A new area of focus is valuing medicines from a patient perspective. What do patients think is valuable? What do patients think is timely? What are patients’ opinions of how they should be incorporated into the decision-making process for access to medicines?

We also need to consider the global impact on Australia’s medicines system including the domestic capability, value pricing and access environment, research and development and intellectual property environment. As Australia represents only 1% of the global market, how does our policy dovetail into the policies in the rest of the world?

Most importantly, who is accountable for delivering on the NMP and how do we prove that we are achieving those accountabilities?

Health Industry Hub: What are the key considerations in transforming the NMP?

Ms de Somer: We have presented our views in the submission to the parliamentary inquiry led by the House of Representatives Standing Committee on Health, Aged Care and Sport.

Patients have changed. Technology has changed information and patients are more empowered and informed. They have an opinion, and that opinion should be brought into the decision making process.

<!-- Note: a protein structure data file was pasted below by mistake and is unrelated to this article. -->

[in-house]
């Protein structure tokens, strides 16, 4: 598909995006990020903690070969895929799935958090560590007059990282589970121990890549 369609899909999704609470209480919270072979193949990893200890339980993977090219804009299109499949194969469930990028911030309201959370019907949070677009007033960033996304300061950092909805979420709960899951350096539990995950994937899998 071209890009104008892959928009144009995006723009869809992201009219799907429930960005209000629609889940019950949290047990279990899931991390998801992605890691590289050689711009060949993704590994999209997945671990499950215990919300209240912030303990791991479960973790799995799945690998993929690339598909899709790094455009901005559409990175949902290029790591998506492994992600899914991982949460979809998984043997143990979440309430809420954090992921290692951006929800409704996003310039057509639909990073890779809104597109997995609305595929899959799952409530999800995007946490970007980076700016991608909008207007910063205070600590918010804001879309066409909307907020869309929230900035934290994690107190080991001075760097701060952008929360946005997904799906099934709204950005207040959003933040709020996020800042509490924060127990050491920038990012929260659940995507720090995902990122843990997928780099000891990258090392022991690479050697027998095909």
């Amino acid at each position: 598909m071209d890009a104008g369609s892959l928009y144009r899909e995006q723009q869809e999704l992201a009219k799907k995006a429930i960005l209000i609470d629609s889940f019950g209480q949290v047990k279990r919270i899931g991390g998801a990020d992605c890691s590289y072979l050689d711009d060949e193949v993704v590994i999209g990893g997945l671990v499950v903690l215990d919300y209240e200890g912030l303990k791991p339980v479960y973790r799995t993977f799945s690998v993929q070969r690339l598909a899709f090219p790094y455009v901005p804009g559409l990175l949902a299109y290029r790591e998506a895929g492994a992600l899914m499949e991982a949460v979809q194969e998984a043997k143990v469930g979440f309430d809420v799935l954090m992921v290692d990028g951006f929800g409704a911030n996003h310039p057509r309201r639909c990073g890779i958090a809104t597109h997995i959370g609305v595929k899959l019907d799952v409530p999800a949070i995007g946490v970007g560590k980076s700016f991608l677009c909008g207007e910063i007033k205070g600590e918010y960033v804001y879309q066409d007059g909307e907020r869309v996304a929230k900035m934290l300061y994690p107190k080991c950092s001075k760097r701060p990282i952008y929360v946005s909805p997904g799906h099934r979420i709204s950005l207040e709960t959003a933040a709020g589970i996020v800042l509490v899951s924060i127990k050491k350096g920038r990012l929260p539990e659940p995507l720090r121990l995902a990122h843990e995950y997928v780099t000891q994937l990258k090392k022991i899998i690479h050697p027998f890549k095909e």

Professor Andrew Wilson, Chair of the PBAC, has noted that there are times when the patient’s lived experience or the patient outcomes have really informed the decision making for the Committee.

However, this should happen earlier in the process. Patients should be at the centre of decision making and not as an afterthought. That may involve looking at patient evidence in a different way and beyond randomised controlled trials and the normal hierarchy of evidence. Perhaps there is scope to consider real world evidence and patient reported outcomes.

Another consideration is that new medicines are seen as a cost and not seen as an investment. Dr Michael Freelander MP raised this in the context of rare diseases and paediatrics from his experiences. The costs to the siblings and the family cannot be measured in an HTA value environment. However, it is very significant if you diagnose and treat patients early and get them back into a level of normal life.